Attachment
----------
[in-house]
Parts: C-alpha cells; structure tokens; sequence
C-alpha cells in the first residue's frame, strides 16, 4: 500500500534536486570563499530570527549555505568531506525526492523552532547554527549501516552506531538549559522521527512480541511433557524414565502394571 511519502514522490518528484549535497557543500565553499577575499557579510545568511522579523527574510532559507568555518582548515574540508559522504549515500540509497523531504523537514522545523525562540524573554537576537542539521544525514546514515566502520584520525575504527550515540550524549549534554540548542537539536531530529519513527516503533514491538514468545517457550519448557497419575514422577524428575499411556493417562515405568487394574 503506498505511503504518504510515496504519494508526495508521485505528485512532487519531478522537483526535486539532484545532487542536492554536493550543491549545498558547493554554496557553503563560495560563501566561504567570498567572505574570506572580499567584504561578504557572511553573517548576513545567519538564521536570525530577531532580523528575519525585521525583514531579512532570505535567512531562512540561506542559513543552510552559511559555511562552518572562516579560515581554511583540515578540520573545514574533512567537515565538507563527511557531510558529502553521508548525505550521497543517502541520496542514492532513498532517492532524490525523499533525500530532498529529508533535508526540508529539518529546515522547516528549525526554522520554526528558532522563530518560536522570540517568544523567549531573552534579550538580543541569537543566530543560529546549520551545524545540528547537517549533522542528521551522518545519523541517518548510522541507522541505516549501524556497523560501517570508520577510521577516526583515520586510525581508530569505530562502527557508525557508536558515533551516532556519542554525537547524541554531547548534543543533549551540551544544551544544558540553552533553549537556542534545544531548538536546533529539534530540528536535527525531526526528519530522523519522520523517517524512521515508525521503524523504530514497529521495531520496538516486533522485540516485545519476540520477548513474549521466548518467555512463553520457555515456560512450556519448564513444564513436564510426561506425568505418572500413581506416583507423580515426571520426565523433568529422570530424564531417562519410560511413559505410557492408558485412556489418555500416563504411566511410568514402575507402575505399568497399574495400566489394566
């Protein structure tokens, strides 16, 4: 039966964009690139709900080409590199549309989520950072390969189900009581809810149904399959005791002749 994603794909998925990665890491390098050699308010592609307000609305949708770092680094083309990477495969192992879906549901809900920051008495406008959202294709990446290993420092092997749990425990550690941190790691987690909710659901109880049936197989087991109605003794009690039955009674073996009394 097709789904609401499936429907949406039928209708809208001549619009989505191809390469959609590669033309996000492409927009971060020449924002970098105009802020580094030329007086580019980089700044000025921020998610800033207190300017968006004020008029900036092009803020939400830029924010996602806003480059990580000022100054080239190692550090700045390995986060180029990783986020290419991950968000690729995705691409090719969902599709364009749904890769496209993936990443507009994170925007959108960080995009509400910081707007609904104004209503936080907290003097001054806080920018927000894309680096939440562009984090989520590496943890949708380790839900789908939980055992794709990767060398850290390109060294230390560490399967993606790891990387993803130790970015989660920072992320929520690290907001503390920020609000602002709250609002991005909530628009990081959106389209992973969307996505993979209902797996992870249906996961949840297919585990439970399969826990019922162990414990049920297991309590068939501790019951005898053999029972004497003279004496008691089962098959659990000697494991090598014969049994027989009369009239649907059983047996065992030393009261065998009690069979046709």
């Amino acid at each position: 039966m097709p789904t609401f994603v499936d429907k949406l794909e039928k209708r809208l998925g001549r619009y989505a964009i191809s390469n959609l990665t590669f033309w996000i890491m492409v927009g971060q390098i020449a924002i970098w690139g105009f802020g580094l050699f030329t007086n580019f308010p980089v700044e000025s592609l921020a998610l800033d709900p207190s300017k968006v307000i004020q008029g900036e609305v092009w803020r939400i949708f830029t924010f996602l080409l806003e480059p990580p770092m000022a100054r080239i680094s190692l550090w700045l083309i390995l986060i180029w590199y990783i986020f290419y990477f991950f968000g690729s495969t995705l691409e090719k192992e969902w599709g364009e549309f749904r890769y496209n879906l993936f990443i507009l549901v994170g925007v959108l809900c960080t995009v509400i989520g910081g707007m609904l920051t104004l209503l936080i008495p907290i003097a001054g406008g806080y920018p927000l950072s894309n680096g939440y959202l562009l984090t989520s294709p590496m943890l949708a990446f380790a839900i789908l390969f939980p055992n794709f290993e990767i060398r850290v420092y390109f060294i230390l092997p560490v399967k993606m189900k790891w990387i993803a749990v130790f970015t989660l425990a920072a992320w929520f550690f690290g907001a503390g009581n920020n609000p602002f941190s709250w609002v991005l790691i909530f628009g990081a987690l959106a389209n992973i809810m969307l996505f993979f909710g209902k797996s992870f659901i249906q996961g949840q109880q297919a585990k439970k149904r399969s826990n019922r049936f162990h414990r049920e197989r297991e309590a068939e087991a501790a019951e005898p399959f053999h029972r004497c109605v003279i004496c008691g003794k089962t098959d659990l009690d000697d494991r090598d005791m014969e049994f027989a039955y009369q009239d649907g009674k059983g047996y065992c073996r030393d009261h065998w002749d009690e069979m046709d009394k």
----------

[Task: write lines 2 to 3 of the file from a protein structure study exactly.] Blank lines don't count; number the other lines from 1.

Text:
Parts: C-alpha cells; structure tokens; sequence
C-alpha cells in the first residue's frame, strides 16, 4: 500500500534536486570563499530570527549555505568531506525526492523552532547554527549501516552506531538549559522521527512480541511433557524414565502394571 511519502514522490518528484549535497557543500565553499577575499557579510545568511522579523527574510532559507568555518582548515574540508559522504549515500540509497523531504523537514522545523525562540524573554537576537542539521544525514546514515566502520584520525575504527550515540550524549549534554540548542537539536531530529519513527516503533514491538514468545517457550519448557497419575514422577524428575499411556493417562515405568487394574 503506498505511503504518504510515496504519494508526495508521485505528485512532487519531478522537483526535486539532484545532487542536492554536493550543491549545498558547493554554496557553503563560495560563501566561504567570498567572505574570506572580499567584504561578504557572511553573517548576513545567519538564521536570525530577531532580523528575519525585521525583514531579512532570505535567512531562512540561506542559513543552510552559511559555511562552518572562516579560515581554511583540515578540520573545514574533512567537515565538507563527511557531510558529502553521508548525505550521497543517502541520496542514492532513498532517492532524490525523499533525500530532498529529508533535508526540508529539518529546515522547516528549525526554522520554526528558532522563530518560536522570540517568544523567549531573552534579550538580543541569537543566530543560529546549520551545524545540528547537517549533522542528521551522518545519523541517518548510522541507522541505516549501524556497523560501517570508520577510521577516526583515520586510525581508530569505530562502527557508525557508536558515533551516532556519542554525537547524541554531547548534543543533549551540551544544551544544558540553552533553549537556542534545544531548538536546533529539534530540528536535527525531526526528519530522523519522520523517517524512521515508525521503524523504530514497529521495531520496538516486533522485540516485545519476540520477548513474549521466548518467555512463553520457555515456560512450556519448564513444564513436564510426561506425568505418572500413581506416583507423580515426571520426565523433568529422570530424564531417562519410560511413559505410557492408558485412556489418555500416563504411566511410568514402575507402575505399568497399574495400566489394566